The Imposter's Handbook

The Imposter s Handbook Essential Skills and Concepts For The Self taught ProgrammerYou ve had to learn on the job New languages new frameworks new ways of doing things a constant struggle just to stay current in the indus

  • Title: The Imposter's Handbook
  • Author: Rob Conery
  • ISBN: null
  • Page: 396
  • Format: ebook
  • Essential Skills and Concepts For The Self taught ProgrammerYou ve had to learn on the job New languages, new frameworks, new ways of doing things a constant struggle just to stay current in the industry This left no time to learn the foundational concepts and skills that come with a degree in Computer Science.

    One thought on “The Imposter's Handbook”

    1. Like Rob Conery, I don't have a degree in Computer Science (CS), and despite decades of professional experience with software development, I sometimes feel overwhelmed by all that which I don't know; in fact, to a degree that I asked my almer mater whether they would accept me as a student on the CS degree. (Unfortunately, since I already have (another) degree, the answer was no.)While I'm getting fed up with all the talk about impostor syndrome, I can definitely identify with the Dunning-Kruger [...]

    2. Great book, it has a bit of everything for everybody, which is also its only drawback.Because the chapters are nicely isolated, it's really easy to skip/skim through those about topics you already know. On the other hand, the chapters that interested me could've gone deeper on their subjects. It's easy to understand why, given the concept of the book.Either way, this is a great book for self-taught programmers to tell you about parts of software development you didn't know you were interested in [...]

    3. Not worth the read for someone fresh out of CS but definitely a must read for developers without CS degree!

    4. I deeply respect the courage Rob showed by writing a book on topics he is still learning. This book shows us that even a Rob Conery doesn’t get everything right the first time and that we mere mortal developers are not alone with our struggles to understand complex topics. Unfortunately, the book isn’t advertised as this ongoing learning experience. Instead, it is marketed as a book to learn the fundamental concepts and skills that come with a degree in Computer Science. That is simply not w [...]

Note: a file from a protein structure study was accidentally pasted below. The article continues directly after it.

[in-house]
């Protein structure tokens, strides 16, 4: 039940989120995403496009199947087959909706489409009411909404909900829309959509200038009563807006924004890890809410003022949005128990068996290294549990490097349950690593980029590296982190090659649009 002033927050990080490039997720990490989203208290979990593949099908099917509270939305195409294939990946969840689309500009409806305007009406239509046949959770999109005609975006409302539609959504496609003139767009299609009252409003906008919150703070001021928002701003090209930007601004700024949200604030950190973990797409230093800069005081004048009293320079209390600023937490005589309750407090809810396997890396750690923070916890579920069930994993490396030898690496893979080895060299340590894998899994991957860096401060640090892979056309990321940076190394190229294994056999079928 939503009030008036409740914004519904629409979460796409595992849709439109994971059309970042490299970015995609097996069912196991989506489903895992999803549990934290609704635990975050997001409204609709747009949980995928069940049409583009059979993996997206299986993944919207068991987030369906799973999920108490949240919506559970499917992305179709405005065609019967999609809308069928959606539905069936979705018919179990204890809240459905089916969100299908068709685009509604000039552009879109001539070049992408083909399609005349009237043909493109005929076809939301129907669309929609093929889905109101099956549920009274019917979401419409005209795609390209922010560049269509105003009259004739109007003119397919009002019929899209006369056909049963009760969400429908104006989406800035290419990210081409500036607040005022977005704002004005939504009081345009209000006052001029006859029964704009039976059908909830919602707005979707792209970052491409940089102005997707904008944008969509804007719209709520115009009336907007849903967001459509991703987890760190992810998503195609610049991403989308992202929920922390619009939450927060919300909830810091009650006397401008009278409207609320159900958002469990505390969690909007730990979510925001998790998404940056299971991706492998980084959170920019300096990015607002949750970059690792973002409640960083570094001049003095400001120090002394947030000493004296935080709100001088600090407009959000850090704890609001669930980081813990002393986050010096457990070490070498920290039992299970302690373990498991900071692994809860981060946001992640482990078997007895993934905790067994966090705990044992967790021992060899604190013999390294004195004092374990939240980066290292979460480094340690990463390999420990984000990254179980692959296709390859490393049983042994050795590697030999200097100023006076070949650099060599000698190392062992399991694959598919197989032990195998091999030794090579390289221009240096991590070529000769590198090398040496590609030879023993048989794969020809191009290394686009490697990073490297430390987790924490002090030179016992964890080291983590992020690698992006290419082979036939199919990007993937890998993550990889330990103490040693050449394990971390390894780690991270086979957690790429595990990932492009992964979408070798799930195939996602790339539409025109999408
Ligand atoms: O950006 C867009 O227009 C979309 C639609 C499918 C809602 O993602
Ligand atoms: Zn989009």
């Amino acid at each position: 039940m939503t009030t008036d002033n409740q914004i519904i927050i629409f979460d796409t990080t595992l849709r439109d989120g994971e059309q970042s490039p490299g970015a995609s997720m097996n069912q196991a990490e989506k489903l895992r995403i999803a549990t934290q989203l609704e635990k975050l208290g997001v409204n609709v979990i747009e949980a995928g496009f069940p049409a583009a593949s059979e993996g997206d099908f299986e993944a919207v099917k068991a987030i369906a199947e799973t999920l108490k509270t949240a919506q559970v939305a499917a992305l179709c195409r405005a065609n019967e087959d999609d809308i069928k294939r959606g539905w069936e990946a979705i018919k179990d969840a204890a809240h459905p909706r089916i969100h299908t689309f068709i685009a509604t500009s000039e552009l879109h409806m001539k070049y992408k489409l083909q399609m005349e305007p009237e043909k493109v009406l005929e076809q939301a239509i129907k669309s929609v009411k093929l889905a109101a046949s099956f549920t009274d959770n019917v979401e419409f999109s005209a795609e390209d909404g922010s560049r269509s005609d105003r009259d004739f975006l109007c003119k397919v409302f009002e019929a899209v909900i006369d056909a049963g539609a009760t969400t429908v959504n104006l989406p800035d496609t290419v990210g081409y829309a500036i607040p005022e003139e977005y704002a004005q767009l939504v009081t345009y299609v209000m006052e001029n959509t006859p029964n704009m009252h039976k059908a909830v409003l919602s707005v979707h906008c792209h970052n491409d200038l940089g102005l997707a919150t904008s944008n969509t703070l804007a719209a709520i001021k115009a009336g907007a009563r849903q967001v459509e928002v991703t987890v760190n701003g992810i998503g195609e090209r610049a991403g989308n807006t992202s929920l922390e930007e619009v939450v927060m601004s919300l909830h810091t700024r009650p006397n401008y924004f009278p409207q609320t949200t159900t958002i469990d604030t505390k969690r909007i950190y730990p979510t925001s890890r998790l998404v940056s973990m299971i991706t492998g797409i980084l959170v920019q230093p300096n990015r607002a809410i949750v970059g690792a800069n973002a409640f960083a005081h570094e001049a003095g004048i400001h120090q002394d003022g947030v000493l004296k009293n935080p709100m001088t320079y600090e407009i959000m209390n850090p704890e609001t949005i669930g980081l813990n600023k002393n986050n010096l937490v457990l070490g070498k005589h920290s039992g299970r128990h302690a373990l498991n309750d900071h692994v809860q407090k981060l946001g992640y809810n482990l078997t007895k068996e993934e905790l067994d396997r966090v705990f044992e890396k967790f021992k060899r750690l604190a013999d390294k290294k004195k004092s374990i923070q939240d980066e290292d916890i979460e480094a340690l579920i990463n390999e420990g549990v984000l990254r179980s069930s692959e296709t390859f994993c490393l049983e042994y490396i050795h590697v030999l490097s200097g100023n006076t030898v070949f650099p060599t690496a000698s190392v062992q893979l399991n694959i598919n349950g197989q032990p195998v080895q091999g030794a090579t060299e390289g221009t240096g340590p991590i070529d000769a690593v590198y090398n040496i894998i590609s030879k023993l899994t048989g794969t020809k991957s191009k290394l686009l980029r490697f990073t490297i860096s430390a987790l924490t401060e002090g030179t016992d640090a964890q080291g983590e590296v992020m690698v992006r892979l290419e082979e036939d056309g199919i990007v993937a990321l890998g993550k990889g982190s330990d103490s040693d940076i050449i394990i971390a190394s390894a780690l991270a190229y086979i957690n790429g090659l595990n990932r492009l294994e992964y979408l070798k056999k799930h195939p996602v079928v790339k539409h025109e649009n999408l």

5. I had high expectations of this book based on Conery's discussion about it on the DotNetRocks podcast. Unfortunately, even with the updated version of the book that I read, it fell short of expectations. The first third gives a good overview of fundamental computer science and programming concepts, but never enough to complete your knowledge (although Conery admits this right at the beginning). The rest of the book is a hodgepodge of topics based on what the author is interested in (e.g Elixir, [...]

    6. Until 70% of the book, I will totally recommend this book to a junior developer that want to know more about development, system administration and database.What drives me to this book was the "Comp Sci, Baby" chapter It is a good chapter, well writen, but not a life change *for me*. Before the 70% the book have some chapter about OO Patterns and 0ther patterns and this is the section that I really like, its easy to use for questions like: "How a composite/bridge pattern works?"I really enjoy th [...]